Have you ever been in a meeting and shared a plan, idea, or something GAME-CHANGING and presented it as a team effort?
We did this. Versus, I did this.
My guess? You’ve probably been in the above scenarios.
We don’t want to sound conceded or that we’re not team players, AND, on the flip side, we don’t want to come across as lacking initiative or deflecting responsibility at work.
When we put this into the context of interviewing, you can understand that it can be challenging to know when to share what you’ve accomplished versus what WE accomplished.
Obviously, we don’t want to take credit for someone else’s work, but it’s essential to recognize where credit is due.
We want to show the interviewer that we’re collaborative while also being someone who takes the initiative!
I know the I versus We conundrum can be very unclear.
I vividly recall two conversations I’ve had about this exact topic. Here’s the constructive feedback they received after their interviews.
Feedback Example 1:
“Instead of using we did this, we did that; I used I to describe the initiatives and projects I have led. They wanted more WE.”
Feedback Example 2:
“I shared too much from the perspective of we, and I didn’t use I enough to showcase my accomplishments, what I had created and achieved.”
So how the heck are you supposed to convey your message!?!? We or I?
Well rather than making it black and white, we’re actually going to dive into the grey. I’m going to show you not when to use we versus I but rather answer using BOTH.
Ready for it?
In an interview, there’s a delicate balance. As an interviewer, I want to understand your accomplishments; this is an interview about you. In sharing your celebrations and failures, it’s important to share what part you OWN in them and acknowledge what role the team played in them. After all, we never really do anything entirely on our own.
First, let’s state the obvious:
- Using WE can indicate collaboration.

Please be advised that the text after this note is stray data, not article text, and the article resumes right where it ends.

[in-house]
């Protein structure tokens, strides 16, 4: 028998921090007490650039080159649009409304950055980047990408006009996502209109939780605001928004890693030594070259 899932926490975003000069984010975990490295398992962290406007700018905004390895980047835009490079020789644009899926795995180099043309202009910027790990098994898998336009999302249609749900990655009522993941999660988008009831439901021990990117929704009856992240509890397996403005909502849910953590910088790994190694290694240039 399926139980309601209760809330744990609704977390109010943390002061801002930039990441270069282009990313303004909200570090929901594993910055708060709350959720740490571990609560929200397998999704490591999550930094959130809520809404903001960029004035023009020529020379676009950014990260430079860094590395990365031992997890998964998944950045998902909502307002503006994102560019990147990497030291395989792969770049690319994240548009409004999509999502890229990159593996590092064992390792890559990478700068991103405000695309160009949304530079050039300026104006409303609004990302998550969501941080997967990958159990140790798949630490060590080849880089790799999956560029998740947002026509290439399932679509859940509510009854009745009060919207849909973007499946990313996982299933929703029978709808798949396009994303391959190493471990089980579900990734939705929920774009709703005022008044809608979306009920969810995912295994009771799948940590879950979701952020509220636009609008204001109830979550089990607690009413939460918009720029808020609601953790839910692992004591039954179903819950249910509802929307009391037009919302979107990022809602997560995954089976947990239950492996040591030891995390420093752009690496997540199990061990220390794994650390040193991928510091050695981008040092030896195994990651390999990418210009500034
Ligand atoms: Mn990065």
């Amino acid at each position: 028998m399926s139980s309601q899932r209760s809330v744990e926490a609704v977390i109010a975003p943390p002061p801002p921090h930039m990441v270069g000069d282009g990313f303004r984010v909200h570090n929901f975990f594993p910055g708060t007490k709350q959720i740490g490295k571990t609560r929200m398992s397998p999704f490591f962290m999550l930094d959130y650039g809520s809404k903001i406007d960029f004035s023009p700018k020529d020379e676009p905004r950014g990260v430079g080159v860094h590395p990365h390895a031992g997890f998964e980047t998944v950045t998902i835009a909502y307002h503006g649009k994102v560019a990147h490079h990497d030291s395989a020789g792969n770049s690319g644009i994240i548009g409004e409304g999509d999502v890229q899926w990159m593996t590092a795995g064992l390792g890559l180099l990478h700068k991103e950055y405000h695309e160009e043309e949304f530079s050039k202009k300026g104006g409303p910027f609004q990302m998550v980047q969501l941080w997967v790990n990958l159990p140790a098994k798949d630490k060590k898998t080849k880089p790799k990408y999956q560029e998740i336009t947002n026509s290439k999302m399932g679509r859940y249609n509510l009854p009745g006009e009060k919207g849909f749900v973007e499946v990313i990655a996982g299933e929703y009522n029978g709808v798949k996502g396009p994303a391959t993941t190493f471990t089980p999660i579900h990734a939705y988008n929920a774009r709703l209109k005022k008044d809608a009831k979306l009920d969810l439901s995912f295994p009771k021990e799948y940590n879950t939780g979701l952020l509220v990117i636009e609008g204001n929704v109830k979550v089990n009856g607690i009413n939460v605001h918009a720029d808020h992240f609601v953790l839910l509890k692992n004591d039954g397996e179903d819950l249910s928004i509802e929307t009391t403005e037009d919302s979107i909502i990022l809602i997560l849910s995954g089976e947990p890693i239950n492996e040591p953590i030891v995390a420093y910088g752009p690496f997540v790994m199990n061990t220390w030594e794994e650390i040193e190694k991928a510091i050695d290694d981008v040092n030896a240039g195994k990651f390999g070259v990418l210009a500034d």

- Using WE can mean you weren’t directly in control of the outcome.
- Using WE to describe a scenario can sound like not accepting responsibility.
- Using I can indicate independence.
- Using I can showcase you owned or created something.
- Using I can sound like you’ve done everything on your own.
Second, let’s acknowledge some of the skills most employers find ideal in candidates showcasing their ability to work as a team and independently:
- Skills demonstrating teamwork: collaboration, leadership, listening, and communication.
- Skills demonstrating independence: self-motivation, self-discipline, resourcefulness, critical thinking and confidence.
Now that we’ve reviewed the above let’s dive into an example of incorporating both WE and I in a response to showcase the ability to work as a team and independently.
Interview Question and Answer Example
Q: Tell me about a time you were faced with a challenging situation.
A: I was assigned to work on a task above and beyond my regular role responsibilities with a cross-functional partner for a major client.
Although I was excited about the opportunity, the challenges I faced in this example were the tight turnaround and the fact that the partner I was working with was heading on vacation days before the task was due. My peer’s vacation ended up limiting our time to complete to 3 days. Usually, we would give ourselves two weeks for a job of this size.
When I recognized our small window of time to complete the task, I set up a meeting with my cross-functional partner.
We created an hourly schedule of milestones we needed to hit to provide our clients with what they needed. I suggested we meet for 30 minutes at the end of days 1 and 2 to reassess our achievements and, on day 3, meet mid-day and end of the day to wrap everything up.
I also looked at my calendar to rearrange other tasks and commitments I made and notified my clients, peers and my boss to establish new expectations.
We ultimately delivered the finished product on time to the client. Our collaboration and commitment to one another’s success allowed us to deliver. I believe my ability to organize, stick to a project plan and have clear communication also supported me in being a strong cross-functional partner to my peer.
In this response, you can see how both WE and I are used.
There is an acknowledgement of the work that was completed together while also highlighting the elements driven by the individual themselves. This response shows both teamwork and also showcases self-management.
See how easy that can be?
I mentioned it above, and I’ll note it again. We rarely do anything completely alone so when you’re thinking about how to convey your experiences, consider how you want to highlight both your ability to work with others and on your own.
Need a little help answering interview questions in a clear, concise way? Check out THIS blog post for a little support.